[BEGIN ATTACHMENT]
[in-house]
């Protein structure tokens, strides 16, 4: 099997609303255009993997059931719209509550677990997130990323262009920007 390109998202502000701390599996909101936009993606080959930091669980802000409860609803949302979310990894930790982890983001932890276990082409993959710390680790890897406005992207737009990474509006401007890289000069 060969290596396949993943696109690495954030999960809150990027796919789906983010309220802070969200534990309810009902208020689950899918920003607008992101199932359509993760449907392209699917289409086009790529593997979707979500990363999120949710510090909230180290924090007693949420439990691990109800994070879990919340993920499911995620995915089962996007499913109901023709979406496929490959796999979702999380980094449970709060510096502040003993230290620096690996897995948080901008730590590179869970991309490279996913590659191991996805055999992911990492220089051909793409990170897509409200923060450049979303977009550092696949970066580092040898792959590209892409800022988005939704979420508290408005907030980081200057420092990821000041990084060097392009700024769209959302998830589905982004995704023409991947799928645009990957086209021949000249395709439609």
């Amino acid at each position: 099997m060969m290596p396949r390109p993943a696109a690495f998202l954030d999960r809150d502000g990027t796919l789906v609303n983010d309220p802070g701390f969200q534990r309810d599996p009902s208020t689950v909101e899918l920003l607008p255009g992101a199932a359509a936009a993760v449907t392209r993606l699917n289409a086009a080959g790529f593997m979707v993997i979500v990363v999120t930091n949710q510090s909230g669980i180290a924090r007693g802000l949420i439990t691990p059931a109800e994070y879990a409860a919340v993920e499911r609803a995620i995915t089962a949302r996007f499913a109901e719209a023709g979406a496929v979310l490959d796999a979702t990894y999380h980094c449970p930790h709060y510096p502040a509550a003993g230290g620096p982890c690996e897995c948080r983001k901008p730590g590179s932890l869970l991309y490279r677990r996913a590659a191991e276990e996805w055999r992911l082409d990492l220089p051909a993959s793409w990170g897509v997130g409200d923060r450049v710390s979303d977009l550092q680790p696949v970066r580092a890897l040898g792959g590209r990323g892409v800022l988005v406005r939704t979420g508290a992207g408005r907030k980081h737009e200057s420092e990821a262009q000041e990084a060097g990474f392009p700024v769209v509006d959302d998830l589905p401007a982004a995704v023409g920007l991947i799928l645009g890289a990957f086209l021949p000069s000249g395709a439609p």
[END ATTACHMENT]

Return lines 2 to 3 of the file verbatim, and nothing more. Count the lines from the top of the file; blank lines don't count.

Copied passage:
């Protein structure tokens, strides 16, 4: 099997609303255009993997059931719209509550677990997130990323262009920007 390109998202502000701390599996909101936009993606080959930091669980802000409860609803949302979310990894930790982890983001932890276990082409993959710390680790890897406005992207737009990474509006401007890289000069 060969290596396949993943696109690495954030999960809150990027796919789906983010309220802070969200534990309810009902208020689950899918920003607008992101199932359509993760449907392209699917289409086009790529593997979707979500990363999120949710510090909230180290924090007693949420439990691990109800994070879990919340993920499911995620995915089962996007499913109901023709979406496929490959796999979702999380980094449970709060510096502040003993230290620096690996897995948080901008730590590179869970991309490279996913590659191991996805055999992911990492220089051909793409990170897509409200923060450049979303977009550092696949970066580092040898792959590209892409800022988005939704979420508290408005907030980081200057420092990821000041990084060097392009700024769209959302998830589905982004995704023409991947799928645009990957086209021949000249395709439609």
């Amino acid at each position: 099997m060969m290596p396949r390109p993943a696109a690495f998202l954030d999960r809150d502000g990027t796919l789906v609303n983010d309220p802070g701390f969200q534990r309810d599996p009902s208020t689950v909101e899918l920003l607008p255009g992101a199932a359509a936009a993760v449907t392209r993606l699917n289409a086009a080959g790529f593997m979707v993997i979500v990363v999120t930091n949710q510090s909230g669980i180290a924090r007693g802000l949420i439990t691990p059931a109800e994070y879990a409860a919340v993920e499911r609803a995620i995915t089962a949302r996007f499913a109901e719209a023709g979406a496929v979310l490959d796999a979702t990894y999380h980094c449970p930790h709060y510096p502040a509550a003993g230290g620096p982890c690996e897995c948080r983001k901008p730590g590179s932890l869970l991309y490279r677990r996913a590659a191991e276990e996805w055999r992911l082409d990492l220089p051909a993959s793409w990170g897509v997130g409200d923060r450049v710390s979303d977009l550092q680790p696949v970066r580092a890897l040898g792959g590209r990323g892409v800022l988005v406005r939704t979420g508290a992207g408005r907030k980081h737009e200057s420092e990821a262009q000041e990084a060097g990474f392009p700024v769209v509006d959302d998830l589905p401007a982004a995704v023409g920007l991947i799928l645009g890289a990957f086209l021949p000069s000249g395709a439609p």